Diploma exam results exceed expectations
Edmonton... Student marks on the January mathematics and science diploma exams are higher than average in all cases after being split into two separate parts for the first time.
The written-response and machine-scored exam components for math and sciences were separated this year following the separation of social studies exams last year. The change gives students more time to write each part of the examination and allows them to focus on one type of response. No changes were made to the actual questions to ensure consistent standards.
"These results are very encouraging and show that when students are better able to focus on one type of response, they can better demonstrate their abilities," said Minister of Learning Dr. Lyle Oberg. "The changes to exams are part of an ongoing effort to continually improve our learning system and I am confident that this new format benefits Alberta students, now and in the future."
Highlights for the January 2004 diploma exams results include:
- In Pure Math 30 and Physics 30, marks on the written component were higher than ever before. The average results for the written portion of Pure Math 30 increased by over 10 per cent, while Physics 30 average results increased by over 12 per cent compared to previous years.
- For all math and science exams, students performed better in all but one subject on both the written-response and machine-scored parts compared to previous years. The only exception was the machine-scored component of the Science 30 exam. However, overall marks in this subject remained above average due to stronger performance on the written component of the exam.
- For all exams, the percentage of students receiving low marks for the written portion decreased.
- The number of students who did not respond to written-response questions was almost zero.
Feedback from teachers who marked the exams also indicates that students' written responses were longer and of better quality.
This is the first set of exam results for math and science available for comparison after the separation of the components of the exams, so it is too early to conclude the increase in marks is due to the change. Alberta Learning will continue to monitor the results and will release all 2004 results in September.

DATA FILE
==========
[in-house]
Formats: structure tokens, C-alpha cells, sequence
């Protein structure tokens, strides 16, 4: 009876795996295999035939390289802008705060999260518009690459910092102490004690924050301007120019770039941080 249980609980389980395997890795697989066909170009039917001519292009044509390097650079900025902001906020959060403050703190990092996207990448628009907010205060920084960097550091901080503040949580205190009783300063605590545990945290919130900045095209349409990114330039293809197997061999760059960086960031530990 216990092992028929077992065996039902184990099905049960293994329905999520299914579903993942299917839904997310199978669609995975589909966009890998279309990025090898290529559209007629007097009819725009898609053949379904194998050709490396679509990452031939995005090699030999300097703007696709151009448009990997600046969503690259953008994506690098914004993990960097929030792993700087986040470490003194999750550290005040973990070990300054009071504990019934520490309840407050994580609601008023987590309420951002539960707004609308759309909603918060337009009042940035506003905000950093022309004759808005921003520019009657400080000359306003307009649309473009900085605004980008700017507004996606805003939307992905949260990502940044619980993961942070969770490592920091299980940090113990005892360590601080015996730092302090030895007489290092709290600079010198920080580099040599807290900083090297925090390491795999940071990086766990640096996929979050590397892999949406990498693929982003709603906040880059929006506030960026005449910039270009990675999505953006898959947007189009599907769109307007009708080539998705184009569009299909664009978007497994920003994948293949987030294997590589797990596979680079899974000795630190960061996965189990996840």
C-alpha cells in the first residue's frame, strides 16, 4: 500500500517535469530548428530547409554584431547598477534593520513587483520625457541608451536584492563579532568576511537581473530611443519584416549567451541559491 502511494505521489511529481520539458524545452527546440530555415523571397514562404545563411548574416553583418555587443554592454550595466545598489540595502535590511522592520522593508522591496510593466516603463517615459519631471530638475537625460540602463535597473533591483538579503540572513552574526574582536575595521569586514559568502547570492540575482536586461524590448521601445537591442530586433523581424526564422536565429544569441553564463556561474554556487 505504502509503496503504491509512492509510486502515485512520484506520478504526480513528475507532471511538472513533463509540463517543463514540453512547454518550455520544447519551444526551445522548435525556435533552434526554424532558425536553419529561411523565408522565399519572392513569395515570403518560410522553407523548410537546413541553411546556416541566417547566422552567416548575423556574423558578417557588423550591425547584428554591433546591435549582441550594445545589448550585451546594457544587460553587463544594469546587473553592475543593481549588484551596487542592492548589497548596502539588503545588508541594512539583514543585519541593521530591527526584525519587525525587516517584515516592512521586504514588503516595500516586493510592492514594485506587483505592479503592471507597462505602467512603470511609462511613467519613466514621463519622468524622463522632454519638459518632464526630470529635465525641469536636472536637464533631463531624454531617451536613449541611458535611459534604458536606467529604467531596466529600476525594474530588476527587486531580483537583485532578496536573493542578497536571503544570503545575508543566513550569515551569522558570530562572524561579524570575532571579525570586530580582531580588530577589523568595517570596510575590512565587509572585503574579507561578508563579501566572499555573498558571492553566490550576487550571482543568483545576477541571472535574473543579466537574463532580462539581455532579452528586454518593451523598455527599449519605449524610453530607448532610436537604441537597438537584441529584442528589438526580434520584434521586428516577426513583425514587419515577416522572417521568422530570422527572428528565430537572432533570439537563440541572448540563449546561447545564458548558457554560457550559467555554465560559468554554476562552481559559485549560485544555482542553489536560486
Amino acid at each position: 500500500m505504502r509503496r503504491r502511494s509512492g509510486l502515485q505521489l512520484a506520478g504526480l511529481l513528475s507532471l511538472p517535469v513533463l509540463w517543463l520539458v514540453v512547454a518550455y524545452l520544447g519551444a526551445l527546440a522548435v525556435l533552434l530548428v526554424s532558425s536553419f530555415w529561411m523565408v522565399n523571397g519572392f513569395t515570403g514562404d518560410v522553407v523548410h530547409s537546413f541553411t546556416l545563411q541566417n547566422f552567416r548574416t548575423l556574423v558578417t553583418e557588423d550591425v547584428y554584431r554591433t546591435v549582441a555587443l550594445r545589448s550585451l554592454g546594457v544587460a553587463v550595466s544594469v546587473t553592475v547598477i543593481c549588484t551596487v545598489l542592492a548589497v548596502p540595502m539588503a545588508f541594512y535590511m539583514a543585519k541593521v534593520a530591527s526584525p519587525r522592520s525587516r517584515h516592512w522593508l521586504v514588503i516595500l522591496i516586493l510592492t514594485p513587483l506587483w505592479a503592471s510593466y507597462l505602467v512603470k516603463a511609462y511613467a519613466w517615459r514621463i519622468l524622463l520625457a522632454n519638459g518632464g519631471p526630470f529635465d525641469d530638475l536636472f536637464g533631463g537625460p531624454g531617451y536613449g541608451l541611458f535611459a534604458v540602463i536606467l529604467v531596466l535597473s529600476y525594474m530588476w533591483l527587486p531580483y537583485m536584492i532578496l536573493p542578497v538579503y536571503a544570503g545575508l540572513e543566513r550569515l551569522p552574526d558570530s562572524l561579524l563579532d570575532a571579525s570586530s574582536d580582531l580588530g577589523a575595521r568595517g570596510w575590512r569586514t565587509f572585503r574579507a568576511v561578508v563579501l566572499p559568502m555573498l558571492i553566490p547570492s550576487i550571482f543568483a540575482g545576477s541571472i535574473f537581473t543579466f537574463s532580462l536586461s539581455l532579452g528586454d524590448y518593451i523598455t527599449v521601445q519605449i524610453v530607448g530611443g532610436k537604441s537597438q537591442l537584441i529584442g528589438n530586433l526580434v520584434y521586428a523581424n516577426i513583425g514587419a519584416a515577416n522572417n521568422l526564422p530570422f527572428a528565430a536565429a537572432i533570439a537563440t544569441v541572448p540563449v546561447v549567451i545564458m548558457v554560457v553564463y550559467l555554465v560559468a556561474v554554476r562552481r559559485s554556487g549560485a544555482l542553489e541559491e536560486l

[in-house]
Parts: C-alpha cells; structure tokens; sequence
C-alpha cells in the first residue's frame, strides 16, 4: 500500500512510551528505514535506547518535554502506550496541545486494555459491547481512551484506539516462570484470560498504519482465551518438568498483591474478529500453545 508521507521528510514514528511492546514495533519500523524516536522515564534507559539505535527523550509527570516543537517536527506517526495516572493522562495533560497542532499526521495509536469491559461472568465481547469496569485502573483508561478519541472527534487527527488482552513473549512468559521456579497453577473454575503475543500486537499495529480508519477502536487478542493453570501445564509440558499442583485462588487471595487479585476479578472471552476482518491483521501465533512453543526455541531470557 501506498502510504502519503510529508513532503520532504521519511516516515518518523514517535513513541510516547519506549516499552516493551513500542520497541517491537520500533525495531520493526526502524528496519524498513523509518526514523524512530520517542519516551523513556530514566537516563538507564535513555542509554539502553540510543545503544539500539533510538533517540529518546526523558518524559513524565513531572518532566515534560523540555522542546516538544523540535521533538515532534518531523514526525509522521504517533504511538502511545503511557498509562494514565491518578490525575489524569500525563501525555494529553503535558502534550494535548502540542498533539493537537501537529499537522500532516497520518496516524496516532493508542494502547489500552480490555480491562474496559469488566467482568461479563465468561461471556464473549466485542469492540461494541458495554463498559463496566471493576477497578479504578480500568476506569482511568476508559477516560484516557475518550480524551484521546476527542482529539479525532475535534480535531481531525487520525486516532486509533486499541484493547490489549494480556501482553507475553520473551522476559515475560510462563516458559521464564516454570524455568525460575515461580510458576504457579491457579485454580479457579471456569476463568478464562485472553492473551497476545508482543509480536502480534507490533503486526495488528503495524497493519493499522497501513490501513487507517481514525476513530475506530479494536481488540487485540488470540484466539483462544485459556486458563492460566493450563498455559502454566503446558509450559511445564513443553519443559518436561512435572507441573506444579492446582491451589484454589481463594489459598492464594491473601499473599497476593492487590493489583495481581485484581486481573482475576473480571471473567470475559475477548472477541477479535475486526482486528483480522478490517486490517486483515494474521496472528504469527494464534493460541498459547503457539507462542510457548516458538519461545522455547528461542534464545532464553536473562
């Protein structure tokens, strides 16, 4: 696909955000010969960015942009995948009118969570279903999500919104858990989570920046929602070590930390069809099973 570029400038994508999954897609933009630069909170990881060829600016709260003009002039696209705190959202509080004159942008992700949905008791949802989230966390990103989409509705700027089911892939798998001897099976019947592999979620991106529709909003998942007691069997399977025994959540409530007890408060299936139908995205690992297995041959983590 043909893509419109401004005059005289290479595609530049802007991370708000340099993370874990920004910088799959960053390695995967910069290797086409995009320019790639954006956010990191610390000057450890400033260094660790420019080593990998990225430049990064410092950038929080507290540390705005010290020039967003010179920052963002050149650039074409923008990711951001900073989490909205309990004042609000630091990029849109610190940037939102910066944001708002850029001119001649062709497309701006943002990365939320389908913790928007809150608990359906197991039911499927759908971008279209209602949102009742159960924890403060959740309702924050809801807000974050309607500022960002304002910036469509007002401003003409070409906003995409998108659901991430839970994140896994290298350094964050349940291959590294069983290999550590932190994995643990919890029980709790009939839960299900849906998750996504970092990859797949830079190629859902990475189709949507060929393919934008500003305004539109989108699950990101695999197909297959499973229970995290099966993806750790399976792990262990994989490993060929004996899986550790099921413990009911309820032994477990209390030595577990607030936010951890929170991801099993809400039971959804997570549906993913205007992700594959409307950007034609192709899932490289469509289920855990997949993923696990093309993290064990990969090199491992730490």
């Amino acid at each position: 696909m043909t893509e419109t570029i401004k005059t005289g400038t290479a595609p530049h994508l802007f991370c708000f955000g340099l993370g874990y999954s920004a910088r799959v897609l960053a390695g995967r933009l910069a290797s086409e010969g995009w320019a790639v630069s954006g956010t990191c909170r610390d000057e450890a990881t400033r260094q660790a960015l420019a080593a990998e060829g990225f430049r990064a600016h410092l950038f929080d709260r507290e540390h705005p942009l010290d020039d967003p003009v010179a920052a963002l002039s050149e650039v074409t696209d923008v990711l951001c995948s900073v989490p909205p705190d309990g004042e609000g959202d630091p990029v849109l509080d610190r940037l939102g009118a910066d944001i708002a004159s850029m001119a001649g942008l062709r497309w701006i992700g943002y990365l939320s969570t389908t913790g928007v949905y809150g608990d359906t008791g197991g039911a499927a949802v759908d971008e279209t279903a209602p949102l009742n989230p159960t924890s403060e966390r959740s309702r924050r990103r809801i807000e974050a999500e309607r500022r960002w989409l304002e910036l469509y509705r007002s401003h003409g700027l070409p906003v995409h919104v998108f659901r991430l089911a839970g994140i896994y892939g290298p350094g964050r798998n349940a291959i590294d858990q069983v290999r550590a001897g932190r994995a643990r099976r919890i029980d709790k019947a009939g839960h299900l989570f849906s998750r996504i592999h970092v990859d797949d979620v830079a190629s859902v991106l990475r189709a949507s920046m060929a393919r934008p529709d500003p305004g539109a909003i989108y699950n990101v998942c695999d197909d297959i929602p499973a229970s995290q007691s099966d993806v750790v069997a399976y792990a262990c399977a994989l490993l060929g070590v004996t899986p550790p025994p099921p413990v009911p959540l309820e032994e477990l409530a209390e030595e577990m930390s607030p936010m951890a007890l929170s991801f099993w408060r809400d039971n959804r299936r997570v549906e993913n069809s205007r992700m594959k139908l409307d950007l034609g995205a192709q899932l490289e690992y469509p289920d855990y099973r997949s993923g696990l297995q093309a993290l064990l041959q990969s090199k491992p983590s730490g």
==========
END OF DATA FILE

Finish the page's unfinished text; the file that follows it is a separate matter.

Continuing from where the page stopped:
In addition to separating the exams into two parts, Alberta Learning also changed the scheduling of exams to allow the marking to be completed during the school term and have teachers in their classrooms for the beginning of the following semester. In response to feedback on the scheduling change, Alberta Learning is revising the schedules for 2004-05 and 2005-06 to address some of the concerns.
Along with excellent teachers, a centralized high quality curriculum, and outstanding learning and teaching resources, Alberta's effective standardized testing program ensures province-wide standards of achievement are maintained.
November 2000 - November 2003
(written-response, machine-scored and total exam)
for November 2000 - November 2003 and January 2004
|Subject||Average mark (%) |
|Average mark (%) |
|Applied Math 30 written-response||55.6||65.1|
|Applied Math 30 machine-scored||61.3||63.5|
|Applied Math 30 overall||59.3||64.1|
|Pure Math 30 written-response||60.3||71.7|
|Pure Math 30 machine-scored||65.9||67.7|
|Pure Math 30 overall||63.9||69.2|
|Biology 30 written-response||59.8||62.3|
|Biology 30 machine-scored||64.2||67.9|
|Biology 30 overall||63.0||66.4|
|Chemistry 30 written-response||59.0||65.8|
|Chemistry 30 machine-scored||65.6||69.1|
|Chemistry 30 overall||63.8||68.2|
|Physics 30 written-response||56.6||69.8|
|Physics 30 machine-scored||68.8||70.6|
|Physics 30 overall||65.1||70.5|
|Science 30 written-response||63.2||65.8|
|Science 30 machine-scored||65.1||63.8|
|Science 30 overall||64.5||64.7|